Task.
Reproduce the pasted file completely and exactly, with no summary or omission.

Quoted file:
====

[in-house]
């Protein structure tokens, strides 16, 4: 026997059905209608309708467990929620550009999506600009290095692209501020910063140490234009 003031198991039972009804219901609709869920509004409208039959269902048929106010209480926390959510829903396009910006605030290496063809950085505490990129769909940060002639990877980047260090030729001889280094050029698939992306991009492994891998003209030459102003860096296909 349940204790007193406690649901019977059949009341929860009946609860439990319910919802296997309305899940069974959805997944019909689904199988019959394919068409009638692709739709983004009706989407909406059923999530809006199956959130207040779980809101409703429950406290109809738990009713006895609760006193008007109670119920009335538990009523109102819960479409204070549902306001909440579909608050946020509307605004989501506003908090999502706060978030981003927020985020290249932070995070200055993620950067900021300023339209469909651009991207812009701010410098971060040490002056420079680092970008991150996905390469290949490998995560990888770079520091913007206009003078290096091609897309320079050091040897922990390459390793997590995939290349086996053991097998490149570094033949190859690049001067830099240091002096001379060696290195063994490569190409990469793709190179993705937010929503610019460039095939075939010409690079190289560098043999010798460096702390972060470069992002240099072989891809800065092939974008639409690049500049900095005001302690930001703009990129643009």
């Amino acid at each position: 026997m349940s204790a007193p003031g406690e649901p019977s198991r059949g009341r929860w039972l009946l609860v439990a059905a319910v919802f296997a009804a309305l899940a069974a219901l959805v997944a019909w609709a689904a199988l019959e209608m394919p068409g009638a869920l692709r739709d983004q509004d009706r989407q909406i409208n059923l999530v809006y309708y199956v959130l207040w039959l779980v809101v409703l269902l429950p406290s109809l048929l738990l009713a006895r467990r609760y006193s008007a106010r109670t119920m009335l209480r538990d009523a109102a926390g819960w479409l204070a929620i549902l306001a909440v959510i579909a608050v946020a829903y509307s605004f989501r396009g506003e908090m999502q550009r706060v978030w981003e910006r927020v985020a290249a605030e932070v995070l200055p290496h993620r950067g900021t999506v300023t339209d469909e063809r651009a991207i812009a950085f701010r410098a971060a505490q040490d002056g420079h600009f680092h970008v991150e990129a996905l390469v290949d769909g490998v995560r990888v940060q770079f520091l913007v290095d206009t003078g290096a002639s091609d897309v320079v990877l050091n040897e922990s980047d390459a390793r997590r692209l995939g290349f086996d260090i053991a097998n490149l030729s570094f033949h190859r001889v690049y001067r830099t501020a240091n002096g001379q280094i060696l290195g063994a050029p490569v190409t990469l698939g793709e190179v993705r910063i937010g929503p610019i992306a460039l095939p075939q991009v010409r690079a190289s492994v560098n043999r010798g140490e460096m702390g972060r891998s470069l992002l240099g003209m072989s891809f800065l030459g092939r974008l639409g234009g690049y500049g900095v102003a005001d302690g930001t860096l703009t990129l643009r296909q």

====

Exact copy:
[in-house]
């Protein structure tokens, strides 16, 4: 026997059905209608309708467990929620550009999506600009290095692209501020910063140490234009 003031198991039972009804219901609709869920509004409208039959269902048929106010209480926390959510829903396009910006605030290496063809950085505490990129769909940060002639990877980047260090030729001889280094050029698939992306991009492994891998003209030459102003860096296909 349940204790007193406690649901019977059949009341929860009946609860439990319910919802296997309305899940069974959805997944019909689904199988019959394919068409009638692709739709983004009706989407909406059923999530809006199956959130207040779980809101409703429950406290109809738990009713006895609760006193008007109670119920009335538990009523109102819960479409204070549902306001909440579909608050946020509307605004989501506003908090999502706060978030981003927020985020290249932070995070200055993620950067900021300023339209469909651009991207812009701010410098971060040490002056420079680092970008991150996905390469290949490998995560990888770079520091913007206009003078290096091609897309320079050091040897922990390459390793997590995939290349086996053991097998490149570094033949190859690049001067830099240091002096001379060696290195063994490569190409990469793709190179993705937010929503610019460039095939075939010409690079190289560098043999010798460096702390972060470069992002240099072989891809800065092939974008639409690049500049900095005001302690930001703009990129643009």
């Amino acid at each position: 026997m349940s204790a007193p003031g406690e649901p019977s198991r059949g009341r929860w039972l009946l609860v439990a059905a319910v919802f296997a009804a309305l899940a069974a219901l959805v997944a019909w609709a689904a199988l019959e209608m394919p068409g009638a869920l692709r739709d983004q509004d009706r989407q909406i409208n059923l999530v809006y309708y199956v959130l207040w039959l779980v809101v409703l269902l429950p406290s109809l048929l738990l009713a006895r467990r609760y006193s008007a106010r109670t119920m009335l209480r538990d009523a109102a926390g819960w479409l204070a929620i549902l306001a909440v959510i579909a608050v946020a829903y509307s605004f989501r396009g506003e908090m999502q550009r706060v978030w981003e910006r927020v985020a290249a605030e932070v995070l200055p290496h993620r950067g900021t999506v300023t339209d469909e063809r651009a991207i812009a950085f701010r410098a971060a505490q040490d002056g420079h600009f680092h970008v991150e990129a996905l390469v290949d769909g490998v995560r990888v940060q770079f520091l913007v290095d206009t003078g290096a002639s091609d897309v320079v990877l050091n040897e922990s980047d390459a390793r997590r692209l995939g290349f086996d260090i053991a097998n490149l030729s570094f033949h190859r001889v690049y001067r830099t501020a240091n002096g001379q280094i060696l290195g063994a050029p490569v190409t990469l698939g793709e190179v993705r910063i937010g929503p610019i992306a460039l095939p075939q991009v010409r690079a190289s492994v560098n043999r010798g140490e460096m702390g972060r891998s470069l992002l240099g003209m072989s891809f800065l030459g092939r974008l639409g234009g690049y500049g900095v102003a005001d302690g930001t860096l703009t990129l643009r296909q």